A special interview with CNN & Time
Prose and cons: A profile of Scott Turow
October 22, 1999
(CNN) -- The father of the legal thriller is back, this time with a book that is drawn from his personal experiences as a prosecutor. Scott Turow burst on the scene with "Presumed Innocent," a best-seller about the murder of a young prosecutor, in 1987. Since then, he has written four more best-sellers.
His latest, "Personal Injuries," has already climbed high on the charts. It is the story of Robbie Feaver, a personal injury lawyer who is forced by the FBI to serve as an undercover informant in an investigation of judicial corruption. The broad outlines of the story are based on Turow's own experiences as an assistant U.S. Attorney in Chicago in the 1980's, when the FBI and Justice Department conducted Operation Greylord. It was a massive undercover investigation into judicial corruption in Chicago's Cook County. Fifteen local judges and 49 lawyers were convicted. Turow prosecuted one of the most notorious judges, who received an 18-year prison sentence.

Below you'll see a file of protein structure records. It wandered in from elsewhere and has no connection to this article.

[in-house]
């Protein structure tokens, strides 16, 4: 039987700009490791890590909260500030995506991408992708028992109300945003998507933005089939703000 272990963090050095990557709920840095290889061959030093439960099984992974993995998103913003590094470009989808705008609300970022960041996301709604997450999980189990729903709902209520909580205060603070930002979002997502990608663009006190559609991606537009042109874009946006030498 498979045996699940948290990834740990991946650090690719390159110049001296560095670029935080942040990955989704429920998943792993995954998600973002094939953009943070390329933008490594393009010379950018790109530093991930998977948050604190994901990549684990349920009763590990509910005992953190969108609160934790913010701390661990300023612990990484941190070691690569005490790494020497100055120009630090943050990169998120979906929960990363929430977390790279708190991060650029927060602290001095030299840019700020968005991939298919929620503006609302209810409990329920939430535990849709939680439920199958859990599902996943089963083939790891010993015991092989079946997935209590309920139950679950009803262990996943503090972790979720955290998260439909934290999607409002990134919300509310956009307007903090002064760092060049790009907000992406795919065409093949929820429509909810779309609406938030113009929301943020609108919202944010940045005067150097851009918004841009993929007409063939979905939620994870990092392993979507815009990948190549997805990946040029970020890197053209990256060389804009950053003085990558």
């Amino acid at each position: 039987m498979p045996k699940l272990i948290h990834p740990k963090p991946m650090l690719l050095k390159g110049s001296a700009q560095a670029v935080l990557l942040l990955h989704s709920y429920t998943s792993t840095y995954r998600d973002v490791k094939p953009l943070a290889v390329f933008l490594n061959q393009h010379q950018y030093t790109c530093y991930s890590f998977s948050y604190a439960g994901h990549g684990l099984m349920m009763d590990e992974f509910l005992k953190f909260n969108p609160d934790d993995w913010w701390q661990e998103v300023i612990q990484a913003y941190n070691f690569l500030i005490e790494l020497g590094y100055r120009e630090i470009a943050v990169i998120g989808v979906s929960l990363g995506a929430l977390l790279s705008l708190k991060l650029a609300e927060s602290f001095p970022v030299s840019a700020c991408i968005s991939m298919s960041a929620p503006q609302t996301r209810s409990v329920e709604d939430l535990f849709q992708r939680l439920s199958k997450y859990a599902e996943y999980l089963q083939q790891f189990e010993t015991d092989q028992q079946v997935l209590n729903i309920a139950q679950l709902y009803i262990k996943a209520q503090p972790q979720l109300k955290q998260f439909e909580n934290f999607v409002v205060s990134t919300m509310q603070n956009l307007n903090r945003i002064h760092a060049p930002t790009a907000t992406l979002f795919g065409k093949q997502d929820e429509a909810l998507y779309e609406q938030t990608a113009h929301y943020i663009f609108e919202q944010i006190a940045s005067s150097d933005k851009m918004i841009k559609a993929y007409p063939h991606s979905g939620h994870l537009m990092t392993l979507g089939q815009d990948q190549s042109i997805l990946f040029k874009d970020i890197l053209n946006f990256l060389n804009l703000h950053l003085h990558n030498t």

Turow says his motivation for taking on corruption came from an experience recounted to him by his grandfather who had bought a gas station only to find that it had been condemned by the city. Despite losing his life savings, his grandfather didn't sue, telling young Turow, "A poor man like me? I can't afford to buy a judge."
A fictionalized version of that story is related by one of the main characters in "Personal Injuries," a prosecutor who is leading the undercover investigation. But Turow says while Operation Greylord might have provided inspiration for the story, the characters are strictly his own creation. He says he's kept his characters strictly fictional since his first book, "One-L," which was based on his first year at Harvard Law School in the 1970's.
CNN & TIME
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